A Play is a Play is a Play (is a Film)

Note to experimental theater directors: when audience members pass one another glasses of wine between acts, it goes a long way toward creating camaraderie. By the second act of White Wines, a four act meditation on Gertrude Stein’s short, mystifying play, playing under the title Now Repeat in Steinese, the house begins to feel as much like a quirky cocktail party as an audience at a play by an esteemed avant garde writer of the early twentieth century. Under the guidance of producer Drew Pisarra, the program forgoes pretension by staging a delightfully scrappy celebration of one of Stein’s earliest works. The evening is great fun. The so-called Mother of Modernism, Stein’s wordplay goes beyond mere cleverness and into a dreamlike stream of consciousness where sound and meaning blur. (“Modify the brave and gallant pin wheel,” goes a line from White Wines, “Show the shout, worry with wounds, love out what is a pendant and a choke and a dress in together.”) Despite the elusiveness of Stein’s writing – or because of it – she continues to be a staple of downtown theater. What enterprising experimental director could resist such a delicious challenge? The Wooster Group famously juxtaposed Stein with a soft-core bondage film for “House/Lights,” produced in 1999 and restaged it in 2005. Still more recently, the list of theater companies to that have produced Stein’s work includes The Atlantic, Target Margin, Horse Trade, Medicine Show, and Judson Church.

Pisarra himself is no stranger to Stein, having spent more than a decade staging her material. He last produced an evening of short Stein plays at The Red Room in 2007. Whereas his previous Now Repeat in Steinease provided audiences with exposure to a smattering of her little-known work, this time he ups the Steinian ante by literally repeating the same play four times. Taken as a whole, the evening inventively suggests a multiplicity of ways to stage the strange material. Textually broken into three portions, White Wines has no concrete characters, marked dialogue, or obvious plot. The sheer repetition of the evening helps elucidate the text; the later acts are also the evening’s strongest.

The first White Wines of the evening, under the direction of Kurt Braunhohler and Laura Sheedy, is also the most neutral, which is maybe to say the most nonsensical. They split the text into two characters, one played by Sheedy and another by Lucas Hazlet. She wears two white frocks and goggles on her forehead; he a gray suit. It’s a suitable embodiment of the text's looseness, if (like the text) hard to follow.

Ryan Bronz’ film version of White Wines, which constitutes the second act of the evening, makes clear how well filmic techniques can capture the play’s disjunctures. Just as the repetitive nature of Stein’s writing makes it at once easier and more difficult to hear, his editing choices, heavy on looped images and jump cuts, are both mesmerizing and faithfully confusing.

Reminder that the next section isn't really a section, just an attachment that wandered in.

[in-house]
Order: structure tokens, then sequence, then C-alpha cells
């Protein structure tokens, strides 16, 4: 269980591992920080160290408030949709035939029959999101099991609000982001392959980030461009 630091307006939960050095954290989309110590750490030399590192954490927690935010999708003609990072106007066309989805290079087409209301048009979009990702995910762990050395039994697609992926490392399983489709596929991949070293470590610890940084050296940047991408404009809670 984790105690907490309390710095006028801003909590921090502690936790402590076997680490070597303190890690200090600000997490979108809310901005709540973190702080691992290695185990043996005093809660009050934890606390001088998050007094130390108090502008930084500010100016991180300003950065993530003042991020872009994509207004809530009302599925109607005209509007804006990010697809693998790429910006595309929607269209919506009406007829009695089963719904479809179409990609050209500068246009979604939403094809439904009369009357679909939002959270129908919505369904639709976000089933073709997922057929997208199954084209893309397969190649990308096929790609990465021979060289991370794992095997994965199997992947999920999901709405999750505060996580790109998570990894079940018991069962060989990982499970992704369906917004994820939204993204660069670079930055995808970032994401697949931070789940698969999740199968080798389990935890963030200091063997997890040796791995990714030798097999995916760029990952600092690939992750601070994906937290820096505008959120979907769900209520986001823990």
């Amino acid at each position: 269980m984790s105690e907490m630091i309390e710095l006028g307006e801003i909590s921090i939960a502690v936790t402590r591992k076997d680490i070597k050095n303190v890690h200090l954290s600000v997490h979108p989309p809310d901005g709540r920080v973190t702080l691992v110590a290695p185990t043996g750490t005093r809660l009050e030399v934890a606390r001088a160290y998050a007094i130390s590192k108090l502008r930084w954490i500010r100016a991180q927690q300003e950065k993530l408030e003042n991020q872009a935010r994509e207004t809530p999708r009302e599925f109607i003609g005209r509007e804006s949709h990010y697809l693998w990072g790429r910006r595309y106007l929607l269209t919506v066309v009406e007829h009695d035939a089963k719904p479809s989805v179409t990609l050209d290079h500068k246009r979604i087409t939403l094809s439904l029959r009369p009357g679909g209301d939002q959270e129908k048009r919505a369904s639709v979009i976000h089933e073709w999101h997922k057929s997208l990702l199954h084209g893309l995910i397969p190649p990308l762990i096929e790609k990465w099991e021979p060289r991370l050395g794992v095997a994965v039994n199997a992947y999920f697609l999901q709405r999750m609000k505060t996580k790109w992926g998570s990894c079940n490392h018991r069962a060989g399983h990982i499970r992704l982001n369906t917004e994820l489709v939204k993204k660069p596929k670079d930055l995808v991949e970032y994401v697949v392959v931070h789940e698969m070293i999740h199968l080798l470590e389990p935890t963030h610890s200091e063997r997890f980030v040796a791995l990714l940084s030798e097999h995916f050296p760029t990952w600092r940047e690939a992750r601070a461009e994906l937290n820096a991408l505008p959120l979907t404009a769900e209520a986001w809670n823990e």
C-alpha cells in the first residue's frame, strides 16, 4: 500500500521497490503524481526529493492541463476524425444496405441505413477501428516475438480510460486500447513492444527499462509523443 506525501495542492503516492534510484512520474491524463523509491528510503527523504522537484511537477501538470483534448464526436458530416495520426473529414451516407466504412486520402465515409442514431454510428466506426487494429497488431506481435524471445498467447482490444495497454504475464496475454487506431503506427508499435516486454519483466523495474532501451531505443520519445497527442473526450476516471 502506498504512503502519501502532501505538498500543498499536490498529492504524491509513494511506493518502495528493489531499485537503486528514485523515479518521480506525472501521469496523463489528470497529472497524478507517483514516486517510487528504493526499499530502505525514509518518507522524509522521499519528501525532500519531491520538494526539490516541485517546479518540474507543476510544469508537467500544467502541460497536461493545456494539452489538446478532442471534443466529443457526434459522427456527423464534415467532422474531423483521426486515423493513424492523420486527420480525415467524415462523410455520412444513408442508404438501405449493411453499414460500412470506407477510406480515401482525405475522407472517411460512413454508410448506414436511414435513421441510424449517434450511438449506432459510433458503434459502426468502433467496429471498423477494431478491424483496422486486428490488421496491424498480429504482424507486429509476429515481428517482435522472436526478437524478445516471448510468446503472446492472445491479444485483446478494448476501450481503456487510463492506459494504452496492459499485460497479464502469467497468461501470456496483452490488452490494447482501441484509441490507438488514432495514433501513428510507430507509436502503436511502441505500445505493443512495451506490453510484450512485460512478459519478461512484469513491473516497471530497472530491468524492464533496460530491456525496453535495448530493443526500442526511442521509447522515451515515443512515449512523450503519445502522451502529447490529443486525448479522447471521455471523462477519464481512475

The third act makes the clearest choices of the evening, and consequently yields the most crystallized results. The roles are played here by two women, Rita Marchelya and Amy Dickenson, who bring a suburban desperation to the perplexing text. Director Andrew Frank hones in on references to “a clutch,” making the first portion of the text about two friends out shopping. In the next scene, the lights are lowered and they sit at opposite ends of the stage, on the phone with one another as they thoughtfully sip drinks and engage in a late night chat. We recognize these scenarios from countless romantic comedies (the female version of a buddy movie), but, here, something is off.

Rather than make the play’s bizarre use of language obvious or awkward, placing it in an easily recognizable context heightens its gleeful unease. In one particularly compelling moment, Dickerson tears through a stream of dialogue like the world’s most enthusiastic but clueless actor doing Shakespeare. Her emotional intensity is undeniable, but in this case, the words she’s given to say really are nearly gibberish. Feminist critics argue that Stein’s writing is an intervention in patriarchal language; here it suggests the failure of rom-com dialogue to speak to the lives of contemporary women.

The final installment of the evening splits the action from the text, to great effect. Three aproned women, Susan Slatin, Dorit Avganim, and Heidi Carlsen, go through the motions of baking bread (and also the motions of some Kabuki-slow hand gestures). Meanwhile, the recorded text of the play, read by a succession of three young children, plays on the sound system. To the uninitiated, Stein’s writing can come across as pretentious and inaccessible. Having her words read by children is a brilliant way to locate its inherent playfulness. Alex Confino, Slater Klahr, and Allison Johnston dutifully make out the text with childlike earnestness, rendering words illogical to everyone accessible to anyone.

Now Repeat in Steinese runs Tuesdays in June at Under St. Marks Theater in the East Village. Stein aficionados will relish an opportunity to see the multiple possibilities of this singular work, while newcomers will find a friendly invitation to join in the Steinian fun.

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